Aside from intercepting passes, waiting for a change of possession or recovering ground balls, how can a defenseman take the ball away from the attack? Checking is a way for a defender to take the ball away from an attacker, either in a 1 v 1 scenario or during unsettled play. In this article, we will cover the different types of legal checks.
Checking in lacrosse is a defensive technique used to dislodge the ball from an opponent's crosse. A check is when the stick of a defender intentionally strikes the crosse or butt end of their opponent's stick. Certain aggressive checks can draw a penalty from the official.
The game of lacrosse, especially men's lacrosse, is permissive of high levels of contact. The key to performing legal checks is to do so with control. Any legal check can quickly turn into a penalty situation if the defender is not in control of their movements. Spectators enjoy seeing the defensive team making a legal check and winning back possession or causing a yard sale, a slang term for when a defender makes a legal check that causes the opposing player to release their grip on the stick and drop it on the ground.
Here is a list of legal checks:
A body check in lacrosse is when one player uses their body to make contact with an opponent in an effort to win possession of the ball. Body checking is a legal action in men's field or box lacrosse as long as it does not target the head or legs and is directed towards a player in possession of the ball or towards another player within five yards of a loose ball. This type of contact is sometimes referred to as "shoulder to shoulder" contact. A body check is not legal in women's lacrosse.
A lift check in lacrosse is when the defender uses his stick to lift his opponent's bottom or top hand in an attempt to disrupt the ball from the pocket and cause a turnover. It is an effective move for a long-stick midfielder who has the advantage of a longer pole.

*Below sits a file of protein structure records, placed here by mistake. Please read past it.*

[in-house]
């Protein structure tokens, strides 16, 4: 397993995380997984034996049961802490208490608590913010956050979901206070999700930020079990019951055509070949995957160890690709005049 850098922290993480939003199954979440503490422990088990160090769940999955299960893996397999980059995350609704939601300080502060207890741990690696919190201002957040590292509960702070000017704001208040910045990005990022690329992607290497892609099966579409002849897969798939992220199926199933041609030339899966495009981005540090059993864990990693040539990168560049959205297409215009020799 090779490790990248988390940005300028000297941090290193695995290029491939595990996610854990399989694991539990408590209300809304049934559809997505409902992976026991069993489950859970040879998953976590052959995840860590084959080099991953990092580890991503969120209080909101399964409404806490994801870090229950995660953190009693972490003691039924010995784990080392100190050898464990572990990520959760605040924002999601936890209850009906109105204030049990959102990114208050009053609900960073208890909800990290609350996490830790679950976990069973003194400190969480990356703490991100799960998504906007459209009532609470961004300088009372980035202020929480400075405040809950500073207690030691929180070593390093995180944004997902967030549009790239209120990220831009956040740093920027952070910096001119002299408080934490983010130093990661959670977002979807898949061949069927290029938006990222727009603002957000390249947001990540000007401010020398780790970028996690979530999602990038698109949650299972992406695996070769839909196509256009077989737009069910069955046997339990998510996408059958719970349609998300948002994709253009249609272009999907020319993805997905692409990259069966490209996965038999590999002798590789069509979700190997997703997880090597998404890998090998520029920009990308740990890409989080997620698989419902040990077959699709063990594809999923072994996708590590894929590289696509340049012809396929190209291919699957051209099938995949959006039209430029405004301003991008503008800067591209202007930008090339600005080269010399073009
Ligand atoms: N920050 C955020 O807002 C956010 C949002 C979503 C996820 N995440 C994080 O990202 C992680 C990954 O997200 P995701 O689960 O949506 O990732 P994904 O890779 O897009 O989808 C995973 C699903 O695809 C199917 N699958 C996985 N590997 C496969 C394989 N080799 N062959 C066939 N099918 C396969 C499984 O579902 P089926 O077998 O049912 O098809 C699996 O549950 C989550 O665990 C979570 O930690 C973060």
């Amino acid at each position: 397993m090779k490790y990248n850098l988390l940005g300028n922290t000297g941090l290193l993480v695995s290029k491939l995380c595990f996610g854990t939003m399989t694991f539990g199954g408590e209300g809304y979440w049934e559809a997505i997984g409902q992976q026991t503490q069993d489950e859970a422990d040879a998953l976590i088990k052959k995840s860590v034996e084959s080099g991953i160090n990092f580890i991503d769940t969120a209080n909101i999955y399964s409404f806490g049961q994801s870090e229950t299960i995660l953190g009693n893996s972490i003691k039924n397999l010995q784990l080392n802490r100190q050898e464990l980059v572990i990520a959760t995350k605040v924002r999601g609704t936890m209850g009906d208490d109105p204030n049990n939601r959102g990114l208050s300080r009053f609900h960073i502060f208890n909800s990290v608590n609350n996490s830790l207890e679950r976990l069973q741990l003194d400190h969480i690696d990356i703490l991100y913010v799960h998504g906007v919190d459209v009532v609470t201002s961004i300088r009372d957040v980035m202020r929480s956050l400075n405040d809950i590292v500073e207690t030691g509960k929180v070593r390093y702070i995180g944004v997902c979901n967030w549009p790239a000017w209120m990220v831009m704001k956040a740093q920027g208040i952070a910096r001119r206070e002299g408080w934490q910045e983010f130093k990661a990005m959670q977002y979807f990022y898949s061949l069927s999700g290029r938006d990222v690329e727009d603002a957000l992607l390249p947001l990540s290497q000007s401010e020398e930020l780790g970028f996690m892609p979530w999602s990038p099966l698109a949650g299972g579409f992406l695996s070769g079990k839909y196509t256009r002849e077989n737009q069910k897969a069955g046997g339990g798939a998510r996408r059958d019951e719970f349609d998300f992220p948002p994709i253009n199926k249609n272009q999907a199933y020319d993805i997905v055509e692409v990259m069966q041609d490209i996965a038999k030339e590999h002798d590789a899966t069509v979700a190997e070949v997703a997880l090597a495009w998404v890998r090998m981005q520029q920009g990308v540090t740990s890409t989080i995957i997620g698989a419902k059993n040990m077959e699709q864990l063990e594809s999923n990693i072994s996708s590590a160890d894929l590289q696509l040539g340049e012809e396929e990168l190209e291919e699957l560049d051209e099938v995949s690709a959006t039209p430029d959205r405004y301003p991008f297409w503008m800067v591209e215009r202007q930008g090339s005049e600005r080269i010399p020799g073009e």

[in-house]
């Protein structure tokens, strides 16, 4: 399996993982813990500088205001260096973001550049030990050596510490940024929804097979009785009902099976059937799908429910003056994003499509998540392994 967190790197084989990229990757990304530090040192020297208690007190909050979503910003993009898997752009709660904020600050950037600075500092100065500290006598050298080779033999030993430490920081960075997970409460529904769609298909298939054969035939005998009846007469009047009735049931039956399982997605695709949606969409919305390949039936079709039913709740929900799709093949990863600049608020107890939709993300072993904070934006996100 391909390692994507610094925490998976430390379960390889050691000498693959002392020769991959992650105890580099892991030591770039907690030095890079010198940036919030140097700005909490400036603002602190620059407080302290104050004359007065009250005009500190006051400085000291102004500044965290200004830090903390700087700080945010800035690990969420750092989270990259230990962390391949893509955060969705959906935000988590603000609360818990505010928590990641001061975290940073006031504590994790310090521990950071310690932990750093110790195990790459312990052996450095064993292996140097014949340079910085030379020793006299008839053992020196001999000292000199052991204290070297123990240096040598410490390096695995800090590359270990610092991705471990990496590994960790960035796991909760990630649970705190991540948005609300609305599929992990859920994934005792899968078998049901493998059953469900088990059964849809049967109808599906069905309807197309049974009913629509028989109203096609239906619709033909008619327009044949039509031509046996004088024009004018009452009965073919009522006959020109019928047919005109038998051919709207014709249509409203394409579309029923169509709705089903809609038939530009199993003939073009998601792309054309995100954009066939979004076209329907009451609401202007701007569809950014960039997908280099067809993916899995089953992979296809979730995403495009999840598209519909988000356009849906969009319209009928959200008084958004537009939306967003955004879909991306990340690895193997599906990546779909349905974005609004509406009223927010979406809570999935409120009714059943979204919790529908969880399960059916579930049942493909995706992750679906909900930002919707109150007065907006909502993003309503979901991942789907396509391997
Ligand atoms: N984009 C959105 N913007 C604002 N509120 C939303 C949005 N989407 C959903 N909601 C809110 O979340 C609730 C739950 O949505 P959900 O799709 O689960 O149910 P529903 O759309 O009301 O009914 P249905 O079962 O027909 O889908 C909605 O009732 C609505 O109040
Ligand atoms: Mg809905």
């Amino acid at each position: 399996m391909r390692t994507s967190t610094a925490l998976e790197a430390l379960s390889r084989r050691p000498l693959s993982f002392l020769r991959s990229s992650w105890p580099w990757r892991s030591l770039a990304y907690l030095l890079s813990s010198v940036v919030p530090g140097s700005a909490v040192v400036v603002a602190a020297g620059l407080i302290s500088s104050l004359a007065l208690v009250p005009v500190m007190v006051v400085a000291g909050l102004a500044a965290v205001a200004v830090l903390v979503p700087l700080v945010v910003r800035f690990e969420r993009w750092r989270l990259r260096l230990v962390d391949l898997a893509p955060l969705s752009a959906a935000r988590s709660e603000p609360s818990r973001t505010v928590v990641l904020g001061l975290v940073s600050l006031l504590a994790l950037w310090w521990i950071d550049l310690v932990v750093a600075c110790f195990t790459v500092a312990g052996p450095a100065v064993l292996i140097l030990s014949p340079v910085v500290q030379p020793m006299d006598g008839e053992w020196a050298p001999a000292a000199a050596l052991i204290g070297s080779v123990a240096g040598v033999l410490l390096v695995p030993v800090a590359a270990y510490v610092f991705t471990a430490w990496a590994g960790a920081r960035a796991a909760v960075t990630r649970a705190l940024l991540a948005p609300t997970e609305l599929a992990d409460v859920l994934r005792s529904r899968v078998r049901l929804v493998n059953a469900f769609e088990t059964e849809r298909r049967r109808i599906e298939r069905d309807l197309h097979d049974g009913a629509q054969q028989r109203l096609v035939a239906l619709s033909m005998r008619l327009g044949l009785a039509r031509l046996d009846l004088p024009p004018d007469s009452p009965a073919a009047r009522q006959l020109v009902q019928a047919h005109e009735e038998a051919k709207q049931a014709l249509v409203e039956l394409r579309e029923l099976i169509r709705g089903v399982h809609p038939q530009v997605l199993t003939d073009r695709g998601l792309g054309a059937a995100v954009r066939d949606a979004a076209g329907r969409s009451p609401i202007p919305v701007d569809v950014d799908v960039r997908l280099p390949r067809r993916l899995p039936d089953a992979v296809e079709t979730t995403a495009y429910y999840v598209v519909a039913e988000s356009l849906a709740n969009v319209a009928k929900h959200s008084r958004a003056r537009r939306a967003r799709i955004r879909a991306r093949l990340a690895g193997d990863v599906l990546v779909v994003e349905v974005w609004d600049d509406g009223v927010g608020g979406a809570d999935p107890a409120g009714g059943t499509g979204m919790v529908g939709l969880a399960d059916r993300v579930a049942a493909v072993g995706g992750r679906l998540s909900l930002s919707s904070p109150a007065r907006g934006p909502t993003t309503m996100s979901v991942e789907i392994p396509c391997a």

A poke check in lacrosse is a check that aims to dislodge the ball from an opponent by poking the butt end or hands of the ball carrier. For a long stick midfielder, a poke check can be performed with even more space in between the attacker, so it is an effective and legal form of checking.
A trail check in lacrosse is a check by a defender positioned behind the ball carrier. It is an easy takeaway for a defender if the offensive player is hanging their stick. Fans can expect to see the trail check performed most often in midfield when the play is in flow and defenders may be running back towards their defensive area.
The wrap check in lacrosse is a check made by wrapping the stick around an opponent's body in an effort to dispossess him of the ball. A wrap check is only legal in men's lacrosse and must not impede the opposing player's movement. The wrap check is effective when the player in possession of the ball is shielding their stick from the defender with their body.